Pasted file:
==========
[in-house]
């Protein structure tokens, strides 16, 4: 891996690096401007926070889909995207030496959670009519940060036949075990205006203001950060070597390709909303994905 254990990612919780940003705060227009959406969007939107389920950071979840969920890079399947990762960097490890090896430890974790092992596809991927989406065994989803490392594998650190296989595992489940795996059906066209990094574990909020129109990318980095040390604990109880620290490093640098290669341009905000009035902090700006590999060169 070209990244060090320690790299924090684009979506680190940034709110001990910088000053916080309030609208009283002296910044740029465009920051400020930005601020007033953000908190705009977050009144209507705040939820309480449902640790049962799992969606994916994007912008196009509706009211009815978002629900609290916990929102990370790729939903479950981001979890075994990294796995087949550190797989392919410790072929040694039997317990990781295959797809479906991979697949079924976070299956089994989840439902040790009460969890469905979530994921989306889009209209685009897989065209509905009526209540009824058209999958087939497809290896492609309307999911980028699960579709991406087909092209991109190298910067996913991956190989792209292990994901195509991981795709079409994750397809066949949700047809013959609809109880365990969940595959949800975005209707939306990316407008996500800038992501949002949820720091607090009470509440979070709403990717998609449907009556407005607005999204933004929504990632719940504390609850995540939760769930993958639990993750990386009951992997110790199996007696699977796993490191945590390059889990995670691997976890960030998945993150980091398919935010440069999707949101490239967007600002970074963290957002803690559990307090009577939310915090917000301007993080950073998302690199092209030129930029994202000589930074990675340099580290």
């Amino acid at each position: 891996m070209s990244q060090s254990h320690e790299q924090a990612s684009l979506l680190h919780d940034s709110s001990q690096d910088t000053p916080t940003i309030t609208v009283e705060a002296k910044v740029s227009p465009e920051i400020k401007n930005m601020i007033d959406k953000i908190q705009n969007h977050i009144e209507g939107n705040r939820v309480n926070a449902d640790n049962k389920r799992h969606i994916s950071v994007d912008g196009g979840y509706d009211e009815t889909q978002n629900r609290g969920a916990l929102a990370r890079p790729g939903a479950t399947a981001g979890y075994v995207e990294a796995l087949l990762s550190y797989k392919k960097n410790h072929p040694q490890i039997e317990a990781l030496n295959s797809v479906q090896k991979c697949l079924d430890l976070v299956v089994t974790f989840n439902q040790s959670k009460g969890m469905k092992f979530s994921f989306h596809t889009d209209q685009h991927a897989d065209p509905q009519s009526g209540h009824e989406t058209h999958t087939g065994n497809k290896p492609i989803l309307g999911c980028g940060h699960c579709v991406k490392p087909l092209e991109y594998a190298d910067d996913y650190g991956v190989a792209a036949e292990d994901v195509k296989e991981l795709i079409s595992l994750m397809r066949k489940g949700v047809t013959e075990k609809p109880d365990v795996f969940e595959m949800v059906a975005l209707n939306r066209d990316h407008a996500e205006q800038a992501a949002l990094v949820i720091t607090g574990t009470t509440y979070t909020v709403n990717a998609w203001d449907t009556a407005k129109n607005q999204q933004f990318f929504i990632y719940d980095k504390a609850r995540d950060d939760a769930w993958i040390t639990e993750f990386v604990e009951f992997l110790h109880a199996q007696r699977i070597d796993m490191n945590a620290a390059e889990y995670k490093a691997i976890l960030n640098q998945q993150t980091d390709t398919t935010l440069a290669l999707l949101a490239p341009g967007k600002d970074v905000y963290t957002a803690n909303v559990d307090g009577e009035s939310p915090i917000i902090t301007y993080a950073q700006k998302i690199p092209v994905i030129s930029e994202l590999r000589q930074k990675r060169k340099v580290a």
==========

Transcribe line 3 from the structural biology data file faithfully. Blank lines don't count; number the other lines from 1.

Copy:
């Amino acid at each position: 891996m070209s990244q060090s254990h320690e790299q924090a990612s684009l979506l680190h919780d940034s709110s001990q690096d910088t000053p916080t940003i309030t609208v009283e705060a002296k910044v740029s227009p465009e920051i400020k401007n930005m601020i007033d959406k953000i908190q705009n969007h977050i009144e209507g939107n705040r939820v309480n926070a449902d640790n049962k389920r799992h969606i994916s950071v994007d912008g196009g979840y509706d009211e009815t889909q978002n629900r609290g969920a916990l929102a990370r890079p790729g939903a479950t399947a981001g979890y075994v995207e990294a796995l087949l990762s550190y797989k392919k960097n410790h072929p040694q490890i039997e317990a990781l030496n295959s797809v479906q090896k991979c697949l079924d430890l976070v299956v089994t974790f989840n439902q040790s959670k009460g969890m469905k092992f979530s994921f989306h596809t889009d209209q685009h991927a897989d065209p509905q009519s009526g209540h009824e989406t058209h999958t087939g065994n497809k290896p492609i989803l309307g999911c980028g940060h699960c579709v991406k490392p087909l092209e991109y594998a190298d910067d996913y650190g991956v190989a792209a036949e292990d994901v195509k296989e991981l795709i079409s595992l994750m397809r066949k489940g949700v047809t013959e075990k609809p109880d365990v795996f969940e595959m949800v059906a975005l209707n939306r066209d990316h407008a996500e205006q800038a992501a949002l990094v949820i720091t607090g574990t009470t509440y979070t909020v709403n990717a998609w203001d449907t009556a407005k129109n607005q999204q933004f990318f929504i990632y719940d980095k504390a609850r995540d950060d939760a769930w993958i040390t639990e993750f990386v604990e009951f992997l110790h109880a199996q007696r699977i070597d796993m490191n945590a620290a390059e889990y995670k490093a691997i976890l960030n640098q998945q993150t980091d390709t398919t935010l440069a290669l999707l949101a490239p341009g967007k600002d970074v905000y963290t957002a803690n909303v559990d307090g009577e009035s939310p915090i917000i902090t301007y993080a950073q700006k998302i690199p092209v994905i030129s930029e994202l590999r000589q930074k990675r060169k340099v580290a």